South Lake Tahoe locksmith celebrates 30 years in business
SOUTH LAKE TAHOE — After 30 years of picking locks on Lake Tahoe’s South Shore, master locksmith Randy Llewellyn expanded his business.
He recently relocated Integrity Locksmith to a new building at 2331 Lake Tahoe Blvd. Llewellyn purchased the building after 30 years of renting another location.
“Obviously, owning a property is a lot better than renting because you can invest in our own place instead of someone else’s,” he said.
A South Lake Tahoe resident since 1973, Llewellyn cut his first set of keys back in the 1970s along side his father.
“My dad bought a locksmith business from its old owner back in the 1970s,” Llewellyn said. “We were trained at the same time by the previous locksmith.”
He branched out on his own in 1985, setting up shop under the name Randy’s Locksmith.
The name shifted to Integrity Locksmith in 2007, a move he said came after much deliberation.
THE LIFE OF A LOCKSMITH
According to Llewellyn, being a locksmith can be challenging, especially when it means keeping up with recent technologies — like microchips.
“It’s a hands-on type of skill and most people don’t realize how complicated it can be,” Llewellyn said. “It’s a pretty unique job because it’s always evolving.”
Llewellyn earned the title “worship pastor locksmith” as well, as he leads worship at South Lake Tahoe’s Sierra Community Church on Sierra Boulevard.
Integrity Locksmith handles everything from basic key duplication and car keys to the occasional safecracking for law enforcement agencies.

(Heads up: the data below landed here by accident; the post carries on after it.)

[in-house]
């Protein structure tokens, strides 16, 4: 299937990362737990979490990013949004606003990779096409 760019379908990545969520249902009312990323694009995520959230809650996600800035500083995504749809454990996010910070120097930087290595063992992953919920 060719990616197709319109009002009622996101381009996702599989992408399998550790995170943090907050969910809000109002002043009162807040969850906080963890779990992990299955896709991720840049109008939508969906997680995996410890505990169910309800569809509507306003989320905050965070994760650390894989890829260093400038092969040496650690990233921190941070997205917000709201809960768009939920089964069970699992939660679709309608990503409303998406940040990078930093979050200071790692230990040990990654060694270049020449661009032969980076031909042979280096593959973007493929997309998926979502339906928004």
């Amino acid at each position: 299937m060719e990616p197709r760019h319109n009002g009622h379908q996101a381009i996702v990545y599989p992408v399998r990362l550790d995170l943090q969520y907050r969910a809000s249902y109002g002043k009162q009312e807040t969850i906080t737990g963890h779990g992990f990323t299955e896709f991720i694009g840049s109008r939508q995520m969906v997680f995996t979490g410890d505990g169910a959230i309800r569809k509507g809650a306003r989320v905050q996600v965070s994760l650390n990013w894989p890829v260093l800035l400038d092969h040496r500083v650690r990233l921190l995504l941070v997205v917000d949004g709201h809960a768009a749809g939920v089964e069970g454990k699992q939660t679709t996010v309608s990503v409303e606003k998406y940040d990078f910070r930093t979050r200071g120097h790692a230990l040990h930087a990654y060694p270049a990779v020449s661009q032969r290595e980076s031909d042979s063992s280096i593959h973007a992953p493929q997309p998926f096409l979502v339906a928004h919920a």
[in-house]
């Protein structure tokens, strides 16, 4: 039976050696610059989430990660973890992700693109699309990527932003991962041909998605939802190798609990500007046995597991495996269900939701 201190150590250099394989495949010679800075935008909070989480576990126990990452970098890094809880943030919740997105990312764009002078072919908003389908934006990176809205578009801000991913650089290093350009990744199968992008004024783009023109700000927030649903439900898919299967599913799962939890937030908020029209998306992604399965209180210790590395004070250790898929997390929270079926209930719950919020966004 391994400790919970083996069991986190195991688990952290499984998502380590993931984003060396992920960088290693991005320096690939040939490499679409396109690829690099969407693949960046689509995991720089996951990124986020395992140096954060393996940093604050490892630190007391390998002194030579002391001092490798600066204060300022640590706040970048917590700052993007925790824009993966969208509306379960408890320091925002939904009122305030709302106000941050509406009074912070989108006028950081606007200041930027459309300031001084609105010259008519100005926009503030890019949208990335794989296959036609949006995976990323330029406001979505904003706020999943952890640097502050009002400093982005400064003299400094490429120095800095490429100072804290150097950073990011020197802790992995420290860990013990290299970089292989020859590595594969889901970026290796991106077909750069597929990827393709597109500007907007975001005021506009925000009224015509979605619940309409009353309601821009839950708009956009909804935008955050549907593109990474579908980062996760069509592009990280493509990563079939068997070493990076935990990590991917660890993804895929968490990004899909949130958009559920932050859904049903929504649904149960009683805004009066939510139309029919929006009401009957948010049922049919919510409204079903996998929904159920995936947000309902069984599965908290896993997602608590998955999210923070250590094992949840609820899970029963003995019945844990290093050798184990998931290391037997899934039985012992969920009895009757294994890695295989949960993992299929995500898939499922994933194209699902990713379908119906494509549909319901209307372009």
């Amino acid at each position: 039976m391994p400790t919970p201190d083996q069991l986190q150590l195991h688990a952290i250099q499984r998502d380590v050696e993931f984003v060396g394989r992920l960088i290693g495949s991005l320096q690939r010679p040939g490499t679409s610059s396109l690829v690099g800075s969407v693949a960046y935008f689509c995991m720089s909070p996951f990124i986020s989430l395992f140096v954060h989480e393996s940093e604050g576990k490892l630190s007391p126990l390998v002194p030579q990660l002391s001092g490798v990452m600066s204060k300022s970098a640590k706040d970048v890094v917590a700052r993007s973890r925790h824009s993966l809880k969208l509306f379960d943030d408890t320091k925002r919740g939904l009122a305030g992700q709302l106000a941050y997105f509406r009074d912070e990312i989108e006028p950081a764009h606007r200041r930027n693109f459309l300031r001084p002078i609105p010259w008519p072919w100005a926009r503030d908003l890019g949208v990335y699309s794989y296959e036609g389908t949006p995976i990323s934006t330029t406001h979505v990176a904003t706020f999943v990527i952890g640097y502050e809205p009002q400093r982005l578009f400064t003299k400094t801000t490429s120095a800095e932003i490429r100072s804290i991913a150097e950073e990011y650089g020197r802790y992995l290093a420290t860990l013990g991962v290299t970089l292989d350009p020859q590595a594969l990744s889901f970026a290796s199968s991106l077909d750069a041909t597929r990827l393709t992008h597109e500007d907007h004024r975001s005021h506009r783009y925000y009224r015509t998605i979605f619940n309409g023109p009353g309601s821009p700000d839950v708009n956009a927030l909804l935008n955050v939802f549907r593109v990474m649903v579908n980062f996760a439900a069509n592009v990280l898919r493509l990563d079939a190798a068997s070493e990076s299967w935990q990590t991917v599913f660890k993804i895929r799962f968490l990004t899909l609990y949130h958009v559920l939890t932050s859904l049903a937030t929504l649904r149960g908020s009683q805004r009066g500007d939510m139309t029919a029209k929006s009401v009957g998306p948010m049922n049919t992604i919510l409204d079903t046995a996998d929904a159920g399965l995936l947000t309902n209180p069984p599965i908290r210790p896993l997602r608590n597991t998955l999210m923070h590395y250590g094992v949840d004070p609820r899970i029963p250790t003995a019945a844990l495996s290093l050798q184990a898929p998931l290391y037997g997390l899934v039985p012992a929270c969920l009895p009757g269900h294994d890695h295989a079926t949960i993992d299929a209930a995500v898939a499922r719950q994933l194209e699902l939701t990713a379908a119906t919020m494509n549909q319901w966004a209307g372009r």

Llewellyn also makes house calls.
“You’d be surprised how many times a dog locks itself in the car with the keys by hitting the button,” he said. “Sometimes you’ll see the owner try and tell the dog to unlock the door.”
Dustin Wiemeyer, one of Integrity Locksmith’s service technicians, added that handcuffs are also a recurring topic for services calls.
“We had a call one time during a handcuff demonstration when someone accidentally forgot the key,” Wiemeyer said. “The handcuffs kept getting tighter and tighter before we got there.”
Safecracking skills come in handy as well, according to Wiemeyer.
“We will occasionally get called in if law enforcement finds a safe in someone’s home, though most of the time it’s empty,” Wiemeyer said. “There are also a lot of people who buy a house only to discover it came along with an unknown floor safe.”
Llewellyn said he tends to his business much like a calling, including services as far away as Yerington in Lyons County, Nevada, approximately 75 miles from South Lake Tahoe.
“Yerington really is this little town in the middle of nowhere, but very few others go out there,” Llewellyn said. “We’ll go anywhere if someone asks us to and that’s something we just do.”
For more information on Integrity Locksmith, visit http://www.myintegritylocksmith.com.
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